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Attorney General Compares COVID-19 Lockdowns to Slavery; Pence Staffer Denounces President Trump; Interview with Martin Luther King III; Former Official on Coronavirus Task Force Says, Trump Could Have Saved Lives, But He Was Too Concerned About Re-Election; Pence National Security Adviser Responds to Allegations About Trump Ex-White House Official. Aired 6-7p ET

Aired September 17, 2020 - 18:00   ET



WOLF BLITZER, CNN HOST: Welcome to our viewers here in the United States and around the world. I'm Wolf Blitzer in THE SITUATION ROOM.

We're following breaking news, the coronavirus death toll here in the United States now topping 197,000 people, after 977 new fatalities were reported yesterday.

And, tonight, the CDC is projecting as many as 218,000 American deaths from the virus by October 10, just a few weeks.

Also breaking this hour, a powerful new rebuke of the president's handling of the coronavirus pandemic by a former top White House official. She's now saying publicly that Mr. Trump could have saved lives, but he was too concerned about reelection.

Also tonight, the president's opponent, Joe Biden, he will take part in an unprecedented CNN town hall. It will be our first ever drive-in town hall because of the coronavirus pandemic. We will have a preview coming up this hour.

But let's begin over at the White House.

Our chief White House correspondent, Jim Acosta, is joining us.

Jim, a former member of the president's Coronavirus Task Force going public with a blistering critique of the president's handling of the pandemic.


President Trump has a new former administration official turned critic. Vice President Mike Pence's former homeland security adviser, Olivia Troye, came out today to slam Mr. Trump's words response to the coronavirus pandemic.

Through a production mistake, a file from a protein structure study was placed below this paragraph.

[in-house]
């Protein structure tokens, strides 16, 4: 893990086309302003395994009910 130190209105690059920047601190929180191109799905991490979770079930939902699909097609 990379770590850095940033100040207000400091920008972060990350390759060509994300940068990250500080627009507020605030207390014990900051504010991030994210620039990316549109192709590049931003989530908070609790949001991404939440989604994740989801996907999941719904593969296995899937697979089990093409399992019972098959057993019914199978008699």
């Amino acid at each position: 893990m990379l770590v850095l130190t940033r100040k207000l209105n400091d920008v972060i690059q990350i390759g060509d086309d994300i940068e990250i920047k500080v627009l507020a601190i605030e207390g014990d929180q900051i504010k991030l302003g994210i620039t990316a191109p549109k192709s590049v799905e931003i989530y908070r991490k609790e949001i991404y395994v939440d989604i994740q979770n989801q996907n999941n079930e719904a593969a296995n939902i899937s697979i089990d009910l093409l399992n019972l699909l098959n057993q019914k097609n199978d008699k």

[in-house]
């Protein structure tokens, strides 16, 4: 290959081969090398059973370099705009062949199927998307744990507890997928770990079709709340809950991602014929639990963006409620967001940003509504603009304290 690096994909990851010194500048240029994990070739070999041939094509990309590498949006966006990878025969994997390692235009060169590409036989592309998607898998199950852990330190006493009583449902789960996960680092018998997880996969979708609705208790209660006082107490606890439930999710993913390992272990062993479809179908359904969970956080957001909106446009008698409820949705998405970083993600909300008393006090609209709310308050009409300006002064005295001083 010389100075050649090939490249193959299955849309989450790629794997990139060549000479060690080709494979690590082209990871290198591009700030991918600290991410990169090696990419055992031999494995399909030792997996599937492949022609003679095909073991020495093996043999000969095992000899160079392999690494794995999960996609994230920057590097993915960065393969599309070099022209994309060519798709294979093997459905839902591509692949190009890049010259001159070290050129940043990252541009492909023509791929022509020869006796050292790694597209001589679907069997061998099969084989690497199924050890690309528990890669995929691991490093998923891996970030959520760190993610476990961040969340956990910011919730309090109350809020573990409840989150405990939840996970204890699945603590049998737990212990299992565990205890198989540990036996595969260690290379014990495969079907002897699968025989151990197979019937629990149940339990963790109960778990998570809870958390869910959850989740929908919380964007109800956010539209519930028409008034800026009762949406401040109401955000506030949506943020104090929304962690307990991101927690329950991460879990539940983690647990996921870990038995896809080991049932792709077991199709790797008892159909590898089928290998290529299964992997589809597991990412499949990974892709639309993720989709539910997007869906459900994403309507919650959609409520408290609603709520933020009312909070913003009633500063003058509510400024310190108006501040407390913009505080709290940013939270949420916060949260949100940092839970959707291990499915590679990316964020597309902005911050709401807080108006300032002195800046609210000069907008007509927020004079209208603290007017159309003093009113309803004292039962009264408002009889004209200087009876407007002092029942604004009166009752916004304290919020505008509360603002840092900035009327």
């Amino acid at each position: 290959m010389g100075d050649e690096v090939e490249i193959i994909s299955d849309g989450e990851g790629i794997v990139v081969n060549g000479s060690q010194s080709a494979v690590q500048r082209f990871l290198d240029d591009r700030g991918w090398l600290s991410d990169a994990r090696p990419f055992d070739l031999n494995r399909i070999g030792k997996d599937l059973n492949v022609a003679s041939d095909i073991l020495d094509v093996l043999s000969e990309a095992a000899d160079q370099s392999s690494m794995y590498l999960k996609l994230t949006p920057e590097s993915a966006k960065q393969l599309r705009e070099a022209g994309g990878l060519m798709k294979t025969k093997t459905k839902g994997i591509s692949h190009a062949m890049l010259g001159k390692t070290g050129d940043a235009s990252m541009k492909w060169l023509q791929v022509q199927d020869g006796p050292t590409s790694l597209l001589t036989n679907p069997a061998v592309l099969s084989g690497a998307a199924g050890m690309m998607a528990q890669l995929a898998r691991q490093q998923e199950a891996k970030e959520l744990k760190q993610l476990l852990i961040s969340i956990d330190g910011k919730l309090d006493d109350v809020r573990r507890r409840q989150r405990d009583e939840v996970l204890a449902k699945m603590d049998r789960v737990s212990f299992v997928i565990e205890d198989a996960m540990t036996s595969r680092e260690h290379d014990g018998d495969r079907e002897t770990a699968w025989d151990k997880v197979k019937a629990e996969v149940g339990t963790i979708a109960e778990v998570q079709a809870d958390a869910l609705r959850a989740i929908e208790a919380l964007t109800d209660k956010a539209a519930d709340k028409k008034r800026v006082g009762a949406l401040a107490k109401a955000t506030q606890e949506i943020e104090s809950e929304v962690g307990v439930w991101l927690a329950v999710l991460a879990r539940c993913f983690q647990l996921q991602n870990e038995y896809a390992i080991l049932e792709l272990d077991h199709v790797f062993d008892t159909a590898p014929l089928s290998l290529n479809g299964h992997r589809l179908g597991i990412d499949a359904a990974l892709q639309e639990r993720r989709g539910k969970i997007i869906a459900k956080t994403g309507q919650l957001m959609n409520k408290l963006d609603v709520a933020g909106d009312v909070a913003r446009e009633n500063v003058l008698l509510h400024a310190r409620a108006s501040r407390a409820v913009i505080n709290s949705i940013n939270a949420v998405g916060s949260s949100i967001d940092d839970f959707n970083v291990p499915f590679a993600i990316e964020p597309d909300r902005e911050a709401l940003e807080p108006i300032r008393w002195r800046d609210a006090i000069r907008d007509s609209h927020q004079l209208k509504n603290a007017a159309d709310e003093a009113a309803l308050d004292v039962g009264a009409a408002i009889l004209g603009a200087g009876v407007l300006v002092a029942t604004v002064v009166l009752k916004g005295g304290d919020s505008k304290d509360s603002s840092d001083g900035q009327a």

Troye says in a video for an anti-Trump Republican group that the president thought COVID-19 might be a good thing because he wouldn't have to shake hands with people.

The White House is denying the claims coming from this former aide. And Pence just describe Troye as a disgruntled former employee.

In the meantime, President Trump made it clear in a speech earlier today at the National Archives he is waging a culture war to win reelection. The president tore into efforts in public schools across the country to teach children about slavery.


ACOSTA (voice-over): She's just the latest ex-Trump administration official to blast the president.

Olivia Troye, former adviser to Vice President Mike Pence, says Mr. Trump failed to respond to the coronavirus pandemic because he only cared about one thing: reelection. Troye says the president remarked at one COVID-19 task force meeting that perhaps the virus was a good thing because he doesn't like shaking hands with -- quote -- "disgusting people."

OLIVIA TROYE, FORMER U.S. HOMELAND SECURITY OFFICIAL: Towards the middle of February, we knew it wasn't a matter of if COVID would become a big pandemic here in the United States. It was a matter of when.

But the president didn't want to hear that, because his biggest concern was that we were in an election year.

ACOSTA: Earlier in the day, the president was hardly focused on the virus as he blasted efforts to teach the evils of slavery in public schools during an incendiary speech that turned the National Archives into his latest reelection prop.

DONALD TRUMP, PRESIDENT OF THE UNITED STATES: The left has launched a vicious and violent assault on law enforcement, the universal symbol of the rule of law in America. The left-wing rioting and mayhem are the direct result of decades of left-wing indoctrination in our schools.

ACOSTA: The president's remarks come less than a day after Attorney General William Barr ignited a firestorm of his own when he compared lockdowns during the coronavirus pandemic to slavery.